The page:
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Passerelles ep. 1, Quiz 72: n’oublient jamais

A long one, and slow paced. Follow along with 50 words and many many questions. Follow along with: “pose plusieurs questions”, “ceux des autre”, and “n’oublient jamais”. Fill in the blanks and hone your ear for French questions.

This clip is from Passerelles Episode 1. Listen and fill in what you hear below. Read more and find a translation below. Listen to the full episode here.

26 seconds, 50 words

This audio sample and transcription is from Passerelles ep. 1. We do not own the content. Listen to the entire episode

', : -? - ',? - '? -?.
'anniversaire,pose : -vous? -vous 'viennentbougies,? -remarquéfemmes 'oublientdates? -vousdécouvrirâgesubjectif?.
psychologie 'anniversaire,poseplusieursquestions : Préférez-vousfêteranniversairesceuxautres? Savez-vous 'viennentbougies,gâteaucadeaux? Avez-vousremarquéfemmes 'oublientjamaisdatesanniversaires? Voulez-vousdécouvrirâgesubjectif?listecontinue.

never forget

What’s opening up for you with this clip?

The snippet in English

Find a translation of this snippet here, how much of this did you hear?

Petite psychologie de l’anniversaire, où il pose plusieurs questions comme : Préférez-vous fêter vos anniversaires ou ceux des autres ? Savez-vous d’où viennent les bougies, le gâteau et les cadeaux ? Avez-vous remarqué que les femmes n’oublient jamais les dates anniversaires ? Voulez-vous découvrir votre âge subjectif ? La liste continue.

A little birthday psychology, where he asks questions such as Do you prefer to celebrate your own birthdays or those of others? Do you know where the candles, cake and presents come from? Have you noticed that women never forget their birthdays? Would you like to find out your subjective age? The list goes on.

The above translation from Deepl. Source

What does “poser plusieurs questions” mean?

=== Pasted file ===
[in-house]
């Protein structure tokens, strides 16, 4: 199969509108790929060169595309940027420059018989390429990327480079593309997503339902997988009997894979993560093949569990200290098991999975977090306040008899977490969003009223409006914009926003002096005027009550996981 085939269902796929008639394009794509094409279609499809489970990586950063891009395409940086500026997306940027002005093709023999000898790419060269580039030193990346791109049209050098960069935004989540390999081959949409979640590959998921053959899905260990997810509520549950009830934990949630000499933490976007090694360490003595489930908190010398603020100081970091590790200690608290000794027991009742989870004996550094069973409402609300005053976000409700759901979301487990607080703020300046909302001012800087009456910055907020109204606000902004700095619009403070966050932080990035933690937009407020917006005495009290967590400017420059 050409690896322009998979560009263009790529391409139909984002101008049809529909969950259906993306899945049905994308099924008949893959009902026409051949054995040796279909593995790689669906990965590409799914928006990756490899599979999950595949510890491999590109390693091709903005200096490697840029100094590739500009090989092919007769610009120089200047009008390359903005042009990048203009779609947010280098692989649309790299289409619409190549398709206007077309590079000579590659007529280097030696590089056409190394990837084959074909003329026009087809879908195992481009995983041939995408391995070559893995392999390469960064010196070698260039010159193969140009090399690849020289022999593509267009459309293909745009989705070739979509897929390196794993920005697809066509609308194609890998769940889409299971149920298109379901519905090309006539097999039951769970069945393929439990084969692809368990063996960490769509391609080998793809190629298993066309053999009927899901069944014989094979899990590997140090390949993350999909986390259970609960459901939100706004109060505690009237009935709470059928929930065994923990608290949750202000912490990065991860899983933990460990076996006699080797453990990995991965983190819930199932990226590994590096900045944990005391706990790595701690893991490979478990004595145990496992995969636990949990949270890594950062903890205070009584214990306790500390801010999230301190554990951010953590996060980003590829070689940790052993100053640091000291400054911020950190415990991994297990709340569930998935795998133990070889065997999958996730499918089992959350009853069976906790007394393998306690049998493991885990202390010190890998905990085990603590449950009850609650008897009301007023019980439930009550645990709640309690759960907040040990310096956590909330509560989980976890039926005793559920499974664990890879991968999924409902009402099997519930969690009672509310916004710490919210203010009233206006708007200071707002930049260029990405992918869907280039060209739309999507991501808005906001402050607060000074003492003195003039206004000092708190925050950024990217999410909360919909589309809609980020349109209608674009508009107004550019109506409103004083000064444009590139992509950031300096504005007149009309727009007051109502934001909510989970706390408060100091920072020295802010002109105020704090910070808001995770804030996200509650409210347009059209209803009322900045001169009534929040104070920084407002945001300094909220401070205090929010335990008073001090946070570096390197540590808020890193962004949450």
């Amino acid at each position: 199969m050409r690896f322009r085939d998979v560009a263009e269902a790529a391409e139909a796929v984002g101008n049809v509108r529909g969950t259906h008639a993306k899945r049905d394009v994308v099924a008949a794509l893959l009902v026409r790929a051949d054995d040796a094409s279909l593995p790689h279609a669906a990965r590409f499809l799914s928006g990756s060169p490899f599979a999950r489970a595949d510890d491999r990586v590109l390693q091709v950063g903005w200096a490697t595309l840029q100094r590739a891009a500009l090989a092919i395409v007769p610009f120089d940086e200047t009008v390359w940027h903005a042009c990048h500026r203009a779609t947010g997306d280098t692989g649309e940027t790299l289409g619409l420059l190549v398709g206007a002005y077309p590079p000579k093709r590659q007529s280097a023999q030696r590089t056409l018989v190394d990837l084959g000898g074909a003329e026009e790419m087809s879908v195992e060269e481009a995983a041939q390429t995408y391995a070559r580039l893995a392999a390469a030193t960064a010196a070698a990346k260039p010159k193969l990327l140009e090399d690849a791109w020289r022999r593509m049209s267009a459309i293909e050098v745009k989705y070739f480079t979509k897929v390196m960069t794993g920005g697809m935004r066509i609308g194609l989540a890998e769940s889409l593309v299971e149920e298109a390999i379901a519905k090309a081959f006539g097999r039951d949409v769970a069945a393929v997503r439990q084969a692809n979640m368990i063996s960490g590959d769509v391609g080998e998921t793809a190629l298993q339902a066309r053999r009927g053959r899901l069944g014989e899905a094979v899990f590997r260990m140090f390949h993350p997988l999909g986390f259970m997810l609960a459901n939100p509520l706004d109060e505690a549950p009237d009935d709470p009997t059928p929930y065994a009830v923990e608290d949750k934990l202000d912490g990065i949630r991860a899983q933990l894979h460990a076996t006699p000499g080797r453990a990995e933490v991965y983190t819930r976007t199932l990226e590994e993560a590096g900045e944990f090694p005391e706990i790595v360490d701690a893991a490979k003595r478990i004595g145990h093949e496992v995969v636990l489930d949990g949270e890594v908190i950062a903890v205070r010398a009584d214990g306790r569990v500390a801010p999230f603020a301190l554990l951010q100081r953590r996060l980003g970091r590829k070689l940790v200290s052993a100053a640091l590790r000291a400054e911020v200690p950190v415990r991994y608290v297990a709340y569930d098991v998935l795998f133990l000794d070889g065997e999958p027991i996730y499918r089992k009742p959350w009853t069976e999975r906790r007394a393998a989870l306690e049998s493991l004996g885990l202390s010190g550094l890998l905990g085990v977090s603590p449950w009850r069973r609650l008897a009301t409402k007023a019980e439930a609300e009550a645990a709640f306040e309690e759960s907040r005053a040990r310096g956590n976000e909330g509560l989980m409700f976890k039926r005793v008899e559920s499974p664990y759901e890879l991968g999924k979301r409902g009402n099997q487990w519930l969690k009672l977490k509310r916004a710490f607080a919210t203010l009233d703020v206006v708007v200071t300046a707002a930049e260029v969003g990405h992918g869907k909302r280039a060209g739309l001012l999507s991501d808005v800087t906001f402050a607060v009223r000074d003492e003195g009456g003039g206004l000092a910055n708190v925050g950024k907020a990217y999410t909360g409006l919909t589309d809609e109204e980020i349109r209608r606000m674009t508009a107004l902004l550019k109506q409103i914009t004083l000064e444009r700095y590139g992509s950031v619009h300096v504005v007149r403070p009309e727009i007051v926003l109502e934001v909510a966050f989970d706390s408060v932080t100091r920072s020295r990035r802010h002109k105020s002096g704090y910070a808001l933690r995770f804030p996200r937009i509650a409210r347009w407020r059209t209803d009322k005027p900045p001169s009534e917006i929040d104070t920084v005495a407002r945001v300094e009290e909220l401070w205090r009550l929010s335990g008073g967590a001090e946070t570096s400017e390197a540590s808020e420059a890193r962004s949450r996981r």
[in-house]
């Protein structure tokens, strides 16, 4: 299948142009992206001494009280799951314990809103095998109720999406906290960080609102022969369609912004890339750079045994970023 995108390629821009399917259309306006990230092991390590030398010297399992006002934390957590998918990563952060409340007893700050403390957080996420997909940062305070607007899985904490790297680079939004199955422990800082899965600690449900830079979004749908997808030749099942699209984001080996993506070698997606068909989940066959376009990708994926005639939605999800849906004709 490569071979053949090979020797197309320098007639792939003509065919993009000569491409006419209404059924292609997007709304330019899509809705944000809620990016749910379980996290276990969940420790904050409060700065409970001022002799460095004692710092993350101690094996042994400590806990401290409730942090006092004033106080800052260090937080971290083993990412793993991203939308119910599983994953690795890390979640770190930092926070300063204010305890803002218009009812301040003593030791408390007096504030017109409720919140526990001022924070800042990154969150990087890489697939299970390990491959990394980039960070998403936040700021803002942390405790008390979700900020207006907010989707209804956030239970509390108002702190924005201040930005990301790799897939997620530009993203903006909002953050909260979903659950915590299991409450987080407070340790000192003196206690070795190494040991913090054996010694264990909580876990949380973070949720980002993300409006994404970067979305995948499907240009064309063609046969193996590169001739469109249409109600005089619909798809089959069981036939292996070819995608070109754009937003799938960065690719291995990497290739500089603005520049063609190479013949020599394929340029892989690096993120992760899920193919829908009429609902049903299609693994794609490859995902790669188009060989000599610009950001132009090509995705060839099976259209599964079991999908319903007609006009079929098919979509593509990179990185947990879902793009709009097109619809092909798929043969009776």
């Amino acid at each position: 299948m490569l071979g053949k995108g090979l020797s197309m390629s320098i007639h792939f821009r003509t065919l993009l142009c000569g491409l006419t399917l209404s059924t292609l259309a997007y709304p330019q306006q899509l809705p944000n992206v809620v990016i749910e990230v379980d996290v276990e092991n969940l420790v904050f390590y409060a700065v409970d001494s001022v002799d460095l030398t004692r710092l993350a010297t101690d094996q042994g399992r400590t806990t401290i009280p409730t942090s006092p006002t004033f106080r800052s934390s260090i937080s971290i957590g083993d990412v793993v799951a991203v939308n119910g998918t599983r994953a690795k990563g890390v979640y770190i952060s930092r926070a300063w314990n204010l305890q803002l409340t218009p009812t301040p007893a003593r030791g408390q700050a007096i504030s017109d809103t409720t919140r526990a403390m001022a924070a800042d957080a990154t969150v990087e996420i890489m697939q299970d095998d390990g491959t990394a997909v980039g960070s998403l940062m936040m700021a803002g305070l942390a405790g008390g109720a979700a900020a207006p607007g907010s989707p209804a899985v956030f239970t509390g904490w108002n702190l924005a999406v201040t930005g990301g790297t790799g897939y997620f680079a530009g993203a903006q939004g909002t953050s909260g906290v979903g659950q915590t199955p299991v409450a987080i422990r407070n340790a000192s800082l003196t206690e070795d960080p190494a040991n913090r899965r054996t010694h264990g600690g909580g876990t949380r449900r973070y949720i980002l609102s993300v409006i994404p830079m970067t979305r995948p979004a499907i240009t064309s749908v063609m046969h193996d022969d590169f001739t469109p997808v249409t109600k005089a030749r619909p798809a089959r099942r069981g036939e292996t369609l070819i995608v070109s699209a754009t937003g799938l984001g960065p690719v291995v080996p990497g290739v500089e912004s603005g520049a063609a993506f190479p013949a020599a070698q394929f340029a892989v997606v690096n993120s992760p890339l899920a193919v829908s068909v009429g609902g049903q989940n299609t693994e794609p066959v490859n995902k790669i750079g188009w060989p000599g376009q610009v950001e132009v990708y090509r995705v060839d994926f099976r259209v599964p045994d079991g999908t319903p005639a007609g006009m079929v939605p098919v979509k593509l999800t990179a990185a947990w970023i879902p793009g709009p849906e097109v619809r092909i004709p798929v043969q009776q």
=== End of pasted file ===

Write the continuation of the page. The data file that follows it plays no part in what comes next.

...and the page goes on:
Examples:

  • “Peux-tu me poser une question ?” (Can you ask me a question?)
  • “J’ai envie de lui poser une question importante.” (I want to ask him an important question.)
  • “Lors de la conférence, plusieurs personnes ont posé des questions.” (During the conference, several people asked questions.)

Usage & Nuances: The verb “poser” in this context is specifically used for questions. It’s worth noting that while “ask” in English has broader applications, “poser” in French becomes more specific when paired with “question.”

Cultural or Additional Notes: The act of “poser une question” is culturally neutral and is a straightforward way of seeking information in French-speaking contexts. Like in many cultures, the art of questioning is essential in academic, professional, and day-to-day environments.

In Summary: The phrase “poser une question” is a direct translation of “ask a question” and is a commonly used expression in the French language for seeking information or clarity.

What does “ceux des autres” mean?

The phrase “ceux des autres” can be translated to “those of others” or “others’.” The term “ceux” is the masculine plural form of the demonstrative pronoun, which corresponds to “those” in English. “Des autres” means “of the others.” Put together, they refer to things, ideas, or qualities that belong to or are associated with other people, different from the one(s) previously mentioned.

Examples:

  • “J’aime mes habits, mais je préfère ceux des autres.” (I like my clothes, but I prefer those of others.)